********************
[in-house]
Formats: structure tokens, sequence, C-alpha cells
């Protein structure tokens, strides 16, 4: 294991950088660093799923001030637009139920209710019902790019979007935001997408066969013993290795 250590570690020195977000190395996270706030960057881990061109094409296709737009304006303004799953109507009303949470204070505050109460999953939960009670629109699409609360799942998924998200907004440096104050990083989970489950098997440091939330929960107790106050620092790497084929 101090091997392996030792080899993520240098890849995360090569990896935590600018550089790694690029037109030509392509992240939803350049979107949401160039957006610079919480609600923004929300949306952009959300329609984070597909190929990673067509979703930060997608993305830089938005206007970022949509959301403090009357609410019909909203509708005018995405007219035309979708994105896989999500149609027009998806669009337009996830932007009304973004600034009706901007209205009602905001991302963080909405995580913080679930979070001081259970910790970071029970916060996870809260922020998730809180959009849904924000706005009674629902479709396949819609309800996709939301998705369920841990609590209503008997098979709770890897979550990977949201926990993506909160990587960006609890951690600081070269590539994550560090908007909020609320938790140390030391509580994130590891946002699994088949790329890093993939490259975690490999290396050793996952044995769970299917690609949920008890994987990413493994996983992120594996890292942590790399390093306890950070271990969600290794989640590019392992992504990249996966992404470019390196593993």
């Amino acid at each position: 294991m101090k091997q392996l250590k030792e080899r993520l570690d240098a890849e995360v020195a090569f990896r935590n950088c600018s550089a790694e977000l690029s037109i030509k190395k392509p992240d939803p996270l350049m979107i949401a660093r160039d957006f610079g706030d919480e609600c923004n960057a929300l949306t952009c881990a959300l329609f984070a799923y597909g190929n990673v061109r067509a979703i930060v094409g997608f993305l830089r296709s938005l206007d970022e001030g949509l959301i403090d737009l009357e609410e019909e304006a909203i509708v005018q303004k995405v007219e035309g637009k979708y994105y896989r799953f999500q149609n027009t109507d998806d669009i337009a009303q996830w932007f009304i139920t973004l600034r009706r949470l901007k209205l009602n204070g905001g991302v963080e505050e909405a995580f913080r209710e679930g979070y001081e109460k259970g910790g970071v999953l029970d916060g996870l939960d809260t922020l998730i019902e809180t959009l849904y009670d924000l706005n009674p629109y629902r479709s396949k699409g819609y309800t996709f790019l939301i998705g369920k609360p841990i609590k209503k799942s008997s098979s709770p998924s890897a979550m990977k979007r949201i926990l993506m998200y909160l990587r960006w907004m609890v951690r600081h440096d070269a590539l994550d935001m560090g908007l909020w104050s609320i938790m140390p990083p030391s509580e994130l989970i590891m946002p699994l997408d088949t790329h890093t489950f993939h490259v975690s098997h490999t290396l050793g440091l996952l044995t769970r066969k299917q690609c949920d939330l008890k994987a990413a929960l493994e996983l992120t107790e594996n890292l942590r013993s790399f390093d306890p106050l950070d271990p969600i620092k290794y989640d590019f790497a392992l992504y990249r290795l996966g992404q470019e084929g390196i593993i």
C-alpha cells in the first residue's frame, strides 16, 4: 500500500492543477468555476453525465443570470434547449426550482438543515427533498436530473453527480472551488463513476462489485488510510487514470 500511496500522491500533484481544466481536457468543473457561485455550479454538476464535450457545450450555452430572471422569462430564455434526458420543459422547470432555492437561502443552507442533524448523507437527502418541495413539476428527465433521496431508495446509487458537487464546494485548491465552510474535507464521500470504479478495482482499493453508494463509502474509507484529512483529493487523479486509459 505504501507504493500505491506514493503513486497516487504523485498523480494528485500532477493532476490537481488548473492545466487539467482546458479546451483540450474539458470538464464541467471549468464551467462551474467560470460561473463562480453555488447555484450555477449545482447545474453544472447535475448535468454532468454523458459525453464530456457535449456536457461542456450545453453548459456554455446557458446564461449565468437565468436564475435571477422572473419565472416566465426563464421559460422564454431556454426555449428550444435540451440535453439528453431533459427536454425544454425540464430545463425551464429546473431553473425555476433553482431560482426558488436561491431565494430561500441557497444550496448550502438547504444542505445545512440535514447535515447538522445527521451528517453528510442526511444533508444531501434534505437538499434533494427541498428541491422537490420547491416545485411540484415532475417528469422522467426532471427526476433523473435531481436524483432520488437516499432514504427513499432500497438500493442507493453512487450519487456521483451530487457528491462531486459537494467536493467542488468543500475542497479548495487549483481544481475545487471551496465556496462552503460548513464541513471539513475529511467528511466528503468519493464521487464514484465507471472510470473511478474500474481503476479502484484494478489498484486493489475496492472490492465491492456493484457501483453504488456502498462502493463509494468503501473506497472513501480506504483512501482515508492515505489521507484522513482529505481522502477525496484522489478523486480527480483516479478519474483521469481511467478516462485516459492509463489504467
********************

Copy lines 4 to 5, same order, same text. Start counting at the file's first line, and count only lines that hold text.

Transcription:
């Amino acid at each position: 294991m101090k091997q392996l250590k030792e080899r993520l570690d240098a890849e995360v020195a090569f990896r935590n950088c600018s550089a790694e977000l690029s037109i030509k190395k392509p992240d939803p996270l350049m979107i949401a660093r160039d957006f610079g706030d919480e609600c923004n960057a929300l949306t952009c881990a959300l329609f984070a799923y597909g190929n990673v061109r067509a979703i930060v094409g997608f993305l830089r296709s938005l206007d970022e001030g949509l959301i403090d737009l009357e609410e019909e304006a909203i509708v005018q303004k995405v007219e035309g637009k979708y994105y896989r799953f999500q149609n027009t109507d998806d669009i337009a009303q996830w932007f009304i139920t973004l600034r009706r949470l901007k209205l009602n204070g905001g991302v963080e505050e909405a995580f913080r209710e679930g979070y001081e109460k259970g910790g970071v999953l029970d916060g996870l939960d809260t922020l998730i019902e809180t959009l849904y009670d924000l706005n009674p629109y629902r479709s396949k699409g819609y309800t996709f790019l939301i998705g369920k609360p841990i609590k209503k799942s008997s098979s709770p998924s890897a979550m990977k979007r949201i926990l993506m998200y909160l990587r960006w907004m609890v951690r600081h440096d070269a590539l994550d935001m560090g908007l909020w104050s609320i938790m140390p990083p030391s509580e994130l989970i590891m946002p699994l997408d088949t790329h890093t489950f993939h490259v975690s098997h490999t290396l050793g440091l996952l044995t769970r066969k299917q690609c949920d939330l008890k994987a990413a929960l493994e996983l992120t107790e594996n890292l942590r013993s790399f390093d306890p106050l950070d271990p969600i620092k290794y989640d590019f790497a392992l992504y990249r290795l996966g992404q470019e084929g390196i593993i």
C-alpha cells in the first residue's frame, strides 16, 4: 500500500492543477468555476453525465443570470434547449426550482438543515427533498436530473453527480472551488463513476462489485488510510487514470 500511496500522491500533484481544466481536457468543473457561485455550479454538476464535450457545450450555452430572471422569462430564455434526458420543459422547470432555492437561502443552507442533524448523507437527502418541495413539476428527465433521496431508495446509487458537487464546494485548491465552510474535507464521500470504479478495482482499493453508494463509502474509507484529512483529493487523479486509459 505504501507504493500505491506514493503513486497516487504523485498523480494528485500532477493532476490537481488548473492545466487539467482546458479546451483540450474539458470538464464541467471549468464551467462551474467560470460561473463562480453555488447555484450555477449545482447545474453544472447535475448535468454532468454523458459525453464530456457535449456536457461542456450545453453548459456554455446557458446564461449565468437565468436564475435571477422572473419565472416566465426563464421559460422564454431556454426555449428550444435540451440535453439528453431533459427536454425544454425540464430545463425551464429546473431553473425555476433553482431560482426558488436561491431565494430561500441557497444550496448550502438547504444542505445545512440535514447535515447538522445527521451528517453528510442526511444533508444531501434534505437538499434533494427541498428541491422537490420547491416545485411540484415532475417528469422522467426532471427526476433523473435531481436524483432520488437516499432514504427513499432500497438500493442507493453512487450519487456521483451530487457528491462531486459537494467536493467542488468543500475542497479548495487549483481544481475545487471551496465556496462552503460548513464541513471539513475529511467528511466528503468519493464521487464514484465507471472510470473511478474500474481503476479502484484494478489498484486493489475496492472490492465491492456493484457501483453504488456502498462502493463509494468503501473506497472513501480506504483512501482515508492515505489521507484522513482529505481522502477525496484522489478523486480527480483516479478519474483521469481511467478516462485516459492509463489504467